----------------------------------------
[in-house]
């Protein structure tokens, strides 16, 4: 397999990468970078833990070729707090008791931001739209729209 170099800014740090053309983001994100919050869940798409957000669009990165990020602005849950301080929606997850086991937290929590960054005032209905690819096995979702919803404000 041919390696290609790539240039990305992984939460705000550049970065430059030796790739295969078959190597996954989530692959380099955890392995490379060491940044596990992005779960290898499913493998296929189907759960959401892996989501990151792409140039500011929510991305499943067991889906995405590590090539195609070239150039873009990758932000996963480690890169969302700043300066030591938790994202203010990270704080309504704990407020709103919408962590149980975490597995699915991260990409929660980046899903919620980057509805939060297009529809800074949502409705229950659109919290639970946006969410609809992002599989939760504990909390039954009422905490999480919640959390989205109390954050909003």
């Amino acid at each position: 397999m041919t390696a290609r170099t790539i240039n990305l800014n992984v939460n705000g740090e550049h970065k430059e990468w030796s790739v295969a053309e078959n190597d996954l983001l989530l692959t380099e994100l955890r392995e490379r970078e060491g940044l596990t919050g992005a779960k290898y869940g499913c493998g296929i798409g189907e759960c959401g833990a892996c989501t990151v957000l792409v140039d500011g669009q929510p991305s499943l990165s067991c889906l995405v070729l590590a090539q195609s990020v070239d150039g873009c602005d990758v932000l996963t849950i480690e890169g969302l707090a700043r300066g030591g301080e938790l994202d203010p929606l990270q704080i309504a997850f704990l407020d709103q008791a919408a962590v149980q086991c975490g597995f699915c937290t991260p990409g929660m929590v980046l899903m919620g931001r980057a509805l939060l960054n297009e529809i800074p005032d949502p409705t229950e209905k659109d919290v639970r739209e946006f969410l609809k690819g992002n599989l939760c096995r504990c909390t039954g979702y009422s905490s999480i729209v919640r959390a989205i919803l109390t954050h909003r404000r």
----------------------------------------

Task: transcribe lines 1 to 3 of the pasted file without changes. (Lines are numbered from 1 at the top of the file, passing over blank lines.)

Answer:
[in-house]
């Protein structure tokens, strides 16, 4: 397999990468970078833990070729707090008791931001739209729209 170099800014740090053309983001994100919050869940798409957000669009990165990020602005849950301080929606997850086991937290929590960054005032209905690819096995979702919803404000 041919390696290609790539240039990305992984939460705000550049970065430059030796790739295969078959190597996954989530692959380099955890392995490379060491940044596990992005779960290898499913493998296929189907759960959401892996989501990151792409140039500011929510991305499943067991889906995405590590090539195609070239150039873009990758932000996963480690890169969302700043300066030591938790994202203010990270704080309504704990407020709103919408962590149980975490597995699915991260990409929660980046899903919620980057509805939060297009529809800074949502409705229950659109919290639970946006969410609809992002599989939760504990909390039954009422905490999480919640959390989205109390954050909003």
């Amino acid at each position: 397999m041919t390696a290609r170099t790539i240039n990305l800014n992984v939460n705000g740090e550049h970065k430059e990468w030796s790739v295969a053309e078959n190597d996954l983001l989530l692959t380099e994100l955890r392995e490379r970078e060491g940044l596990t919050g992005a779960k290898y869940g499913c493998g296929i798409g189907e759960c959401g833990a892996c989501t990151v957000l792409v140039d500011g669009q929510p991305s499943l990165s067991c889906l995405v070729l590590a090539q195609s990020v070239d150039g873009c602005d990758v932000l996963t849950i480690e890169g969302l707090a700043r300066g030591g301080e938790l994202d203010p929606l990270q704080i309504a997850f704990l407020d709103q008791a919408a962590v149980q086991c975490g597995f699915c937290t991260p990409g929660m929590v980046l899903m919620g931001r980057a509805l939060l960054n297009e529809i800074p005032d949502p409705t229950e209905k659109d919290v639970r739209e946006f969410l609809k690819g992002n599989l939760c096995r504990c909390t039954g979702y009422s905490s999480i729209v919640r959390a989205i919803l109390t954050h909003r404000r």